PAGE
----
It’s painfully obvious that the victims in these crimes didn’t do enough to protect themselves. Some locked their doors and others didn’t. Some had security cameras and others didn’t. But NONE had a home alarm system that activated when the home was broken into. A home alarm system would have prevented most of these crimes.

Bloom had security cameras and my guess is he has an alarm but chose not to set it. I can’t imagine having a net-worth like he does and not have sufficient security. My insurance company requires me to have a monitored alarm system along with a safe in order to protect certain insured items. Without these systems in place, a homeowner may never recover their losses.


Robert Siciliano personal security expert to Home Security Source discussing burglar proofing your home on Fox Boston.

Parents Navigating the Social Media Mess

Robert Siciliano Identity Theft Expert

Children say and do things that make them vulnerable to dangers in the outside world. A parent can parent all day long and do everything possible to protect their kids from themselves, but a child’s persistence to have their way can wear a parent down. It’s a constant fight that makes a parent adopt a philosophy where they “pick their battles.

Growing up, it wasn’t all that uncommon for a parent to spank their kids to teach them a lesson. I experienced the occasional “windmill” from my father that set me straight more than once. And I’m thankful for it. By all accounts, if you add up all the number of risks I took and how many times the speedometer redlined and all the stupid things I did, I really shouldn’t be writing this. If a cat has nine lives I have 999,999,999,999. I think that’s trillion.

At one point political correctness crept into our culture and the fear of a child calling the Department of Social Services (DSS) on their parents because of a deserved fanny smack sent a cold chill down every parent’s spine. I’m certainly not saying it’s OK to beat your kids, or cage them for that matter. And when a child has zero fear of a parent, they tend to walk all over them. It’s in their nature to manipulate until they get their way. I’m just sayin.

A 16 year old ungrateful, self righteous teen has filed charges against his mother for making entries on his Facebook page. The kid further filed a no contact order against his mother. The mother apparently took over his Facebook account after she noticed some reckless behavior.

She was quoted saying “I read things on his Facebook about how he had gone to Hot Springs one night and was driving 95 m.p.h. home because he was upset with a girl and it was his friend that called me and told me about all this that prompted me to even actually start really going through his Facebook to see what was going on.”

What mother wouldn’t be concerned?  Hey kid, the day you deliver anything in excess of 10 pounds out of an orifice on your body, then you can have a say. I hope you have kids just like you.

I think my head is going to explode.

Protect your identity.

1. Get a credit freeze and follow the steps for your particular state. This is an absolutely necessary tool to secure your credit. In most cases, it prevents new accounts from being opened in your name. This makes your Social Security number useless to a potential identity thief.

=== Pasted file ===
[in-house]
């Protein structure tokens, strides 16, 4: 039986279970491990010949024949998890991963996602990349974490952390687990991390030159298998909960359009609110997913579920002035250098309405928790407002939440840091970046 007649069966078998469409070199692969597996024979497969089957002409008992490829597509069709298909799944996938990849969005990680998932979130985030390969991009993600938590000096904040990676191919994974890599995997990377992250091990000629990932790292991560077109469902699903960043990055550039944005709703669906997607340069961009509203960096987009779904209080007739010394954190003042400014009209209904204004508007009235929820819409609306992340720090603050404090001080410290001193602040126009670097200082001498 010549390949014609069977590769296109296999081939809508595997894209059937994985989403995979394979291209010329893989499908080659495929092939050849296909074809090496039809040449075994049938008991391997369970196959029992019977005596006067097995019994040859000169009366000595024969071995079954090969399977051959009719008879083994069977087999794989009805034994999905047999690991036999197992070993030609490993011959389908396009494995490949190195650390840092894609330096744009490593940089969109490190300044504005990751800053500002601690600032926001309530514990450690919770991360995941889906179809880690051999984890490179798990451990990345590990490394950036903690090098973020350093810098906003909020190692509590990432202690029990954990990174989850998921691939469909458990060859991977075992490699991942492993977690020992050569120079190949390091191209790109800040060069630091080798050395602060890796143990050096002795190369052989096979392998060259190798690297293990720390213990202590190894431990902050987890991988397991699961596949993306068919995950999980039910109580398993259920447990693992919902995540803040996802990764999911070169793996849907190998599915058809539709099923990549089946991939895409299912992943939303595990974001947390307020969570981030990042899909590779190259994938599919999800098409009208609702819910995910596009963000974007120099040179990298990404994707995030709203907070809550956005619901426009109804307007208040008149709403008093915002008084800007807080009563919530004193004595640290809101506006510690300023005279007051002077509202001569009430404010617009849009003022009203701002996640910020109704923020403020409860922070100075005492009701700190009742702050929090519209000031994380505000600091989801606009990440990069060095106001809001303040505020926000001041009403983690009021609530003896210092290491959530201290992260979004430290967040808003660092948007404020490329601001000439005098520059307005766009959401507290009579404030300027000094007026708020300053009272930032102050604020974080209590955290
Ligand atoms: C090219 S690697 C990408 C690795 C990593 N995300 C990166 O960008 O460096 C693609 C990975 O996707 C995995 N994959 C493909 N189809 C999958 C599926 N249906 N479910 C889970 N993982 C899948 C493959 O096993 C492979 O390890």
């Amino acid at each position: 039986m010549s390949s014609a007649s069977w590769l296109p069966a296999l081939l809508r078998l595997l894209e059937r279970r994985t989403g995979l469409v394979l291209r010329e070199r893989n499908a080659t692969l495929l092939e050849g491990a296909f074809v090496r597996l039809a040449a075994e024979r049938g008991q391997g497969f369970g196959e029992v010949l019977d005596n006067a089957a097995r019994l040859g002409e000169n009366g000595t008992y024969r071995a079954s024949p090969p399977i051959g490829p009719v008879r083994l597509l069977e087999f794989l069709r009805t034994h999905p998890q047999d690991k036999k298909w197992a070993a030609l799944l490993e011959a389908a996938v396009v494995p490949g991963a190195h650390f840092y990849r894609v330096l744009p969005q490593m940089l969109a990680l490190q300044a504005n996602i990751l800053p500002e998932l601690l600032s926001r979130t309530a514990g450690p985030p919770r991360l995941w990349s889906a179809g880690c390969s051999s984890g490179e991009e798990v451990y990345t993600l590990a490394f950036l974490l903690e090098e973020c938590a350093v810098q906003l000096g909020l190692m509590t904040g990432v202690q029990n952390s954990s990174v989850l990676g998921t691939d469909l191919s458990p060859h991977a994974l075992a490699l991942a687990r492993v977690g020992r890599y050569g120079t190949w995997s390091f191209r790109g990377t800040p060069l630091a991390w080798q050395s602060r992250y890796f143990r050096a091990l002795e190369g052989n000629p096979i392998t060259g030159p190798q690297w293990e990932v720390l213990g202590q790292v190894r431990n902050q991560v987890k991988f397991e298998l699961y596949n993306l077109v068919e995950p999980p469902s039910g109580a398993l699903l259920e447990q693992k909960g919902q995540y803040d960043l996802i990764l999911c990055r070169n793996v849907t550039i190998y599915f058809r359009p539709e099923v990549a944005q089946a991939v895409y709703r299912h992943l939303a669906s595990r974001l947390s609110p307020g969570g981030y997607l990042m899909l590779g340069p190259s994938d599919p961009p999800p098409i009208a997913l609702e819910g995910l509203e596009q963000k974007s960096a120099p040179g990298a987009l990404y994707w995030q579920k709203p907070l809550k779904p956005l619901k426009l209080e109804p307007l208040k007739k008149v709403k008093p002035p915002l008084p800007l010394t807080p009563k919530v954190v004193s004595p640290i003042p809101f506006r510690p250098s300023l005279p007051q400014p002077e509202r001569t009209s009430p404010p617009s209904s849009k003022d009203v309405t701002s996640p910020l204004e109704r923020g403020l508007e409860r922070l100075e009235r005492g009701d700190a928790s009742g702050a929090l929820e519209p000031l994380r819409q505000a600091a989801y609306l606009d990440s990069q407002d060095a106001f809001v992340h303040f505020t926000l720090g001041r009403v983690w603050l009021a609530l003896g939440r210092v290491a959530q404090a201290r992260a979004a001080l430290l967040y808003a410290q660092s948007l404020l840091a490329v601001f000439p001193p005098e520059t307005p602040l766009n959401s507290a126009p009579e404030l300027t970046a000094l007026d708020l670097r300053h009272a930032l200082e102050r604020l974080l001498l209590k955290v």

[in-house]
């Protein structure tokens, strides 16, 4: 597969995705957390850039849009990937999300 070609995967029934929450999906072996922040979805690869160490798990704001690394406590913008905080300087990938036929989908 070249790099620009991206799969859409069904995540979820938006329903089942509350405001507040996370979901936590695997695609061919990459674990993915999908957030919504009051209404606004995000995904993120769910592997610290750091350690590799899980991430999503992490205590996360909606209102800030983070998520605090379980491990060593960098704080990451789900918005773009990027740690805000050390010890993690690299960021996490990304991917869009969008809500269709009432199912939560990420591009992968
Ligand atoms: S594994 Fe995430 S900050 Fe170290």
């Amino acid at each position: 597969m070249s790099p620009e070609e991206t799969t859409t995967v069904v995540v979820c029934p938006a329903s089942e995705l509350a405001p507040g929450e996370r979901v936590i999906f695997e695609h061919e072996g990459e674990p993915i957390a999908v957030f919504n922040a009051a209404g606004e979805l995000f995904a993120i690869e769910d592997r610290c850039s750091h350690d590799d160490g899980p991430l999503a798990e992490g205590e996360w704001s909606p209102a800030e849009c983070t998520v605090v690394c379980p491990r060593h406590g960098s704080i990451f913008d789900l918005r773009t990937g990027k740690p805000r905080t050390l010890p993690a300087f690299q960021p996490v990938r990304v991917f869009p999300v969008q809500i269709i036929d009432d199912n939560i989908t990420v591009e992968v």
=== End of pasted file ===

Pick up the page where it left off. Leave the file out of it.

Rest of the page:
2. Invest in Intelius identity theft protection and prevention. Not all forms of identity theft can be prevented, but identity theft protection services can dramatically reduce your risk. (Disclosures)

Robert Siciliano Identity Theft Speaker discussing Breach of 3.3 million Social Security numbers on Good Morning America

Self-revelation Can Help Assemble a Social Security Number

I am not done nor will I ever be done sounding that alarm, ringing that bell and informing you about how ridiculous social media is. I was asked in a radio interview today what it will take to get people to recognize they are sharing too much data. In a word, tragedy. When a home is broken into, they install a home security alarm. When someone is mugged, they take a self defense course. When planes fly into buildings, we get frisked. Being smart is understanding risk and being proactive.

Most people are smart enough to NOT give out a social security number on Facebook. However between what you say, your family, friends and colleagues say and post, your profile is becoming more complete every minute. Even your mom or wife posts her name as “First Maiden Last” because she saw someone else do it and it made sense to allow her old friends/flames to find her.

But today with all this personal information readily available there are now rumblings from academia that they have cracked the code and have assembled technologies to decipher all this information and turn it into hard decipherable data that leads to opening new accounts in your name.

The New York Times reportscomputer scientists and policy experts say that such seemingly innocuous bits of self-revelation can increasingly be collected and reassembled by computers to help create a picture of a person’s identity, sometimes down to the Social Security number. So far, this type of powerful data mining, which relies on sophisticated statistical correlations, is mostly in the realm of university researchers, not identity thieves and marketers.”